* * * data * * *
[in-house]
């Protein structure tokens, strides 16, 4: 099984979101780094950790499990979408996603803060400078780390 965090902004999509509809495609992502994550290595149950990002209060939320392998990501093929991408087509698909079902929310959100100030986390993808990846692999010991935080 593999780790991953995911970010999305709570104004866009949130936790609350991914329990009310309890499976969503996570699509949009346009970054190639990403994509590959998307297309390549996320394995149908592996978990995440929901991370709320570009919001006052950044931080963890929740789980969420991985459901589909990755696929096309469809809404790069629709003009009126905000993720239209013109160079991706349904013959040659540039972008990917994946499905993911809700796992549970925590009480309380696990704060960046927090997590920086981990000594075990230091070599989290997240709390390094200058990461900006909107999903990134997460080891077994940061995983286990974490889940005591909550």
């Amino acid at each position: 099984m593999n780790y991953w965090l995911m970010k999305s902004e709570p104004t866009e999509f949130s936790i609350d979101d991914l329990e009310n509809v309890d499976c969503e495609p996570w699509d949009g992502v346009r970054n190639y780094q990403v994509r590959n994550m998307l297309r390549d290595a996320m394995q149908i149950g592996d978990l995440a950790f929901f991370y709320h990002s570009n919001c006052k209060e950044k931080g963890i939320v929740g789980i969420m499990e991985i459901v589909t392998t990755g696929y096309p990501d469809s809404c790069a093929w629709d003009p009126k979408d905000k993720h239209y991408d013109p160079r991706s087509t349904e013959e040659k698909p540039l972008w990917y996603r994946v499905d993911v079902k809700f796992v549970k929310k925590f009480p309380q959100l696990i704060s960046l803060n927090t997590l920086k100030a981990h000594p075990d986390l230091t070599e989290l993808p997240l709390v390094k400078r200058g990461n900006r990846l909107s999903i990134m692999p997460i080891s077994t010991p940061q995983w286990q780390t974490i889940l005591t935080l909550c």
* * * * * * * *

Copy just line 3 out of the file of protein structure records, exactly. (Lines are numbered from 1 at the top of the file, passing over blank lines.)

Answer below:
């Amino acid at each position: 099984m593999n780790y991953w965090l995911m970010k999305s902004e709570p104004t866009e999509f949130s936790i609350d979101d991914l329990e009310n509809v309890d499976c969503e495609p996570w699509d949009g992502v346009r970054n190639y780094q990403v994509r590959n994550m998307l297309r390549d290595a996320m394995q149908i149950g592996d978990l995440a950790f929901f991370y709320h990002s570009n919001c006052k209060e950044k931080g963890i939320v929740g789980i969420m499990e991985i459901v589909t392998t990755g696929y096309p990501d469809s809404c790069a093929w629709d003009p009126k979408d905000k993720h239209y991408d013109p160079r991706s087509t349904e013959e040659k698909p540039l972008w990917y996603r994946v499905d993911v079902k809700f796992v549970k929310k925590f009480p309380q959100l696990i704060s960046l803060n927090t997590l920086k100030a981990h000594p075990d986390l230091t070599e989290l993808p997240l709390v390094k400078r200058g990461n900006r990846l909107s999903i990134m692999p997460i080891s077994t010991p940061q995983w286990q780390t974490i889940l005591t935080l909550c």